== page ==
Elad and Andrew Dvash-Banks and their sons – Photo: Immigration Equality.
A federal judge in California has ruled that a twin son of a gay married couple has been an American citizen since birth, extending to him the same rights and protections that his biological half-brother already enjoyed.
U.S. District Judge John F. Walter found that the U.S. State Department wrongly denied citizenship to Ethan Dvash-Banks when it found he was not a citizen because his biological father, Elad Dvash-Banks, is an Israeli national.
The twin boys were conceived with donor eggs and carried to term by the same surrogate mother before being born in September 2016, in Ontario, Canada. Each boy was conceived using sperm from a different father, with Andrew Dvash-Banks, an American citizen, fathering Aiden, and Elad fathering Ethan.
Due to the lack of marriage equality in the United States, Andrew and Elad had moved to Canada in 2010 from Israel, where they had met two years earlier. After arriving in Canada, the two were wed in Toronto on Aug. 19, 2010. In January 2017, the couple attempted to move to the United States, and obtain U.S. passports for their sons, who they argued should both be considered citizens because Andrew — who is legally recognized as a father to both boys — is an American citizen.
But officials at the U.S. Consulate in Toronto told the couple they would have to submit to a DNA test to show which man fathered each boy, or else their children would be denied American citizenship. After the Dvash-Banks family provided evidence of DNA testing with their application, the consulate granted Aiden citizenship and a U.S. passport, but denied citizenship to Ethan.
The family moved to Los Angeles, but wanted to remedy the situation. Enlisting the help of Immigration Equality, the Dvash-Bankses sued, arguing that the State Department is discriminating against same-sex binational couples by refusing to acknowledge the marital status of same-sex parents and denying their children citizenship at birth.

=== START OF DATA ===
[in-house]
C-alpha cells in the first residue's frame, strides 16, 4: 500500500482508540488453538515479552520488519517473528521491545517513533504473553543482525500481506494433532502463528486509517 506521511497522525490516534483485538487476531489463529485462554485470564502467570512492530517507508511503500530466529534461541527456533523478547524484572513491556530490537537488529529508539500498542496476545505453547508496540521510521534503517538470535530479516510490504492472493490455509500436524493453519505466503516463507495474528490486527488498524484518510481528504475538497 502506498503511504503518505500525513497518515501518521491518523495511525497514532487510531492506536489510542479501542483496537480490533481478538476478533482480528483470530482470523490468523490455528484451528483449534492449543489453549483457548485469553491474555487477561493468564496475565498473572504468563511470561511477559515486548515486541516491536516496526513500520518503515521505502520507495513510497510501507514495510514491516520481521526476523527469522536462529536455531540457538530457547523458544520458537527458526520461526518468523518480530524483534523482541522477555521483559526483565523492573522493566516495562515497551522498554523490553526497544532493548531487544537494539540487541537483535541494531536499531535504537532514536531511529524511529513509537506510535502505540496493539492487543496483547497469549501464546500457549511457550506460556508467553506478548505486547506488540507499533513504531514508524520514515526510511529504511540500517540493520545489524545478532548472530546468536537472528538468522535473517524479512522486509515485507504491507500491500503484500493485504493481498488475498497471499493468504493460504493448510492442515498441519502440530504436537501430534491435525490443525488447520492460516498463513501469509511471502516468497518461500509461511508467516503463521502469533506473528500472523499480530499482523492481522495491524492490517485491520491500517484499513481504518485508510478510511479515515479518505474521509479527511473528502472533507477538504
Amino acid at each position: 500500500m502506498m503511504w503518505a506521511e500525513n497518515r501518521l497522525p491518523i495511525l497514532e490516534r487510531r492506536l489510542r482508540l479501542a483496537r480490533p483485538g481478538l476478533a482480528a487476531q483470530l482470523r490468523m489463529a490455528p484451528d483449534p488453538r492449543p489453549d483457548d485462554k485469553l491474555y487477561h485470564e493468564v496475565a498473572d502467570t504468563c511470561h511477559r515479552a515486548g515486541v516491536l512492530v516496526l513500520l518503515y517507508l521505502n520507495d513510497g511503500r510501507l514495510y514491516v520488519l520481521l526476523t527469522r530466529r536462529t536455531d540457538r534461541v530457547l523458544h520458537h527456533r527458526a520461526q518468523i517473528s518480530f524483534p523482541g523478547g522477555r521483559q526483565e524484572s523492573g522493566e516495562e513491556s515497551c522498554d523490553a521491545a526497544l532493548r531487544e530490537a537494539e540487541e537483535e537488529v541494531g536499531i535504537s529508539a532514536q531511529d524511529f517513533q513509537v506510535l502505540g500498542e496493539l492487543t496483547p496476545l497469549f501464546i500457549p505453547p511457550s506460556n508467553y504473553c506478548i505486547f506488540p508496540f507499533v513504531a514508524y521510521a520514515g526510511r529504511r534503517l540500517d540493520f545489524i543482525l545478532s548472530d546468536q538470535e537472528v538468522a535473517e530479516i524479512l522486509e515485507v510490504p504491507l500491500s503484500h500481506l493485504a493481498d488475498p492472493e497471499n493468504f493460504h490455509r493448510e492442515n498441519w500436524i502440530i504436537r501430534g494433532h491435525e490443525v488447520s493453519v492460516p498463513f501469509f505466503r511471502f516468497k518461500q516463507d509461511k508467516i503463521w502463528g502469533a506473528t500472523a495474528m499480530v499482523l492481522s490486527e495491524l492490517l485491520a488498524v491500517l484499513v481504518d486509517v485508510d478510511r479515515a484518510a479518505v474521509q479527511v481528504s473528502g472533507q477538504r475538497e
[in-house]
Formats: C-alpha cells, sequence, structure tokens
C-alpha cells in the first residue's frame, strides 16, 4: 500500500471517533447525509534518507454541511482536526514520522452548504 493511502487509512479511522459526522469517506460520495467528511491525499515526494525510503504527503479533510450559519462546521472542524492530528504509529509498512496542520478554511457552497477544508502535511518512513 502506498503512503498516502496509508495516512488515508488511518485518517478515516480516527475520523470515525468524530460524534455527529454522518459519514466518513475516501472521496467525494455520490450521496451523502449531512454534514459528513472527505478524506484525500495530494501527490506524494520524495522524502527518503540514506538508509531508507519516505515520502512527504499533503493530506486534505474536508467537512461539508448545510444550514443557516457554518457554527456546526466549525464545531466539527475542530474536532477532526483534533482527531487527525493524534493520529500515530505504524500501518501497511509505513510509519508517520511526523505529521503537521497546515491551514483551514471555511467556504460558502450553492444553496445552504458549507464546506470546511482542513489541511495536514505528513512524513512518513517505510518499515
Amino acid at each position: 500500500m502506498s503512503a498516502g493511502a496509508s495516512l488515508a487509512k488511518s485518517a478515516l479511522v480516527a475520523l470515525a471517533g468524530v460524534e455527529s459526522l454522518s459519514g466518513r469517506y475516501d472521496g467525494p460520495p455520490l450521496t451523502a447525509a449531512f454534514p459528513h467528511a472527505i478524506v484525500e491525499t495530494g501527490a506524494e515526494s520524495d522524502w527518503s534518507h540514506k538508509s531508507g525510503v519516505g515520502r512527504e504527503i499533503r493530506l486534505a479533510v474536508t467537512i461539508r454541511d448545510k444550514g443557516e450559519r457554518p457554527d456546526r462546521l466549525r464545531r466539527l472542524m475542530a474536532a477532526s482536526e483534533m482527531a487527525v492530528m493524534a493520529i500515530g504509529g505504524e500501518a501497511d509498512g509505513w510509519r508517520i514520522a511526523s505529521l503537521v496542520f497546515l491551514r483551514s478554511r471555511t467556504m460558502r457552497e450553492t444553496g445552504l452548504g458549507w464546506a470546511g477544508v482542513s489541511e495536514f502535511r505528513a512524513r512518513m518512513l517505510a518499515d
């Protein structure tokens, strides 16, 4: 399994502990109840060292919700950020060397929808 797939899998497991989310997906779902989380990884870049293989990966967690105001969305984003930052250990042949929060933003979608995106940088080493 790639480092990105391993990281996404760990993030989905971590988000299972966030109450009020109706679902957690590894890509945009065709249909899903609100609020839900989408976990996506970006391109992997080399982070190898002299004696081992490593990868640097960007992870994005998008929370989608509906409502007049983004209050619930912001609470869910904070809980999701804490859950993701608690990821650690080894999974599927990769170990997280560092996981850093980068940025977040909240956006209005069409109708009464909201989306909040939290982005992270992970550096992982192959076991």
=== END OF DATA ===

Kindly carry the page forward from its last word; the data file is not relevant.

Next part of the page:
In his opinion, Walter found that U.S. law does not require a child to show a biological relationship with their parents if their parents were married at the time of their birth.
“The Court concludes that, under controlling Ninth Circuit authority, Section 301 does not require a person born during their parents’ marriage to demonstrate a biological relationship with both of their married parents,” Walter added. “…Other than the gender of E.J.’s parents, the factual circumstances in Scales and Solis-Espinoza are indistinguishable from the facts in this case. Both Scales and Solis-Espinoza make clear that the word ‘parents’ as used in Section 301(g) is not limited to biological parents and that the presumption of legitimacy that applies when a child is born to married parents — as codified in the [Immigration and Nationality Act] — cannot be rebutted by evidence that the child does not have a biological tie to a U.S. citizen parent.”
In a video message posted to Immigration Equality’s YouTube channel, the Dvash-Banks family expressed their relief at Walter’s decision.
“I am so happy that my son Ethan is being recognized and treated under the law the same as his twin brother Aiden,” Andrew said.
“We are extremely pleased with the outcome,” Elad added, thanking their lawyers and friends and family who supported them during their legal fight. “Justice has won, and we are extremely happy, and hope that Ethan will do great things, and hopefully, maybe, become a U.S. president one day.”
Immigration Equality is currently working on a similar case where a decision is pending involving a lesbian couple who has been trying to get both of their sons recognized as U.S. citizens. In that case, Allison Blixt and Stefania Zaccari are a married couple with two sons born abroad. But the State Department has refused to recognize their son Lucas as an American because his biological mother is Zacarri, an Italian citizen, whereas Blixt is the biological mother of the couple’s other son, Massi.
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John Riley is the local news reporter for Metro Weekly. He can be reached at firstname.lastname@example.org
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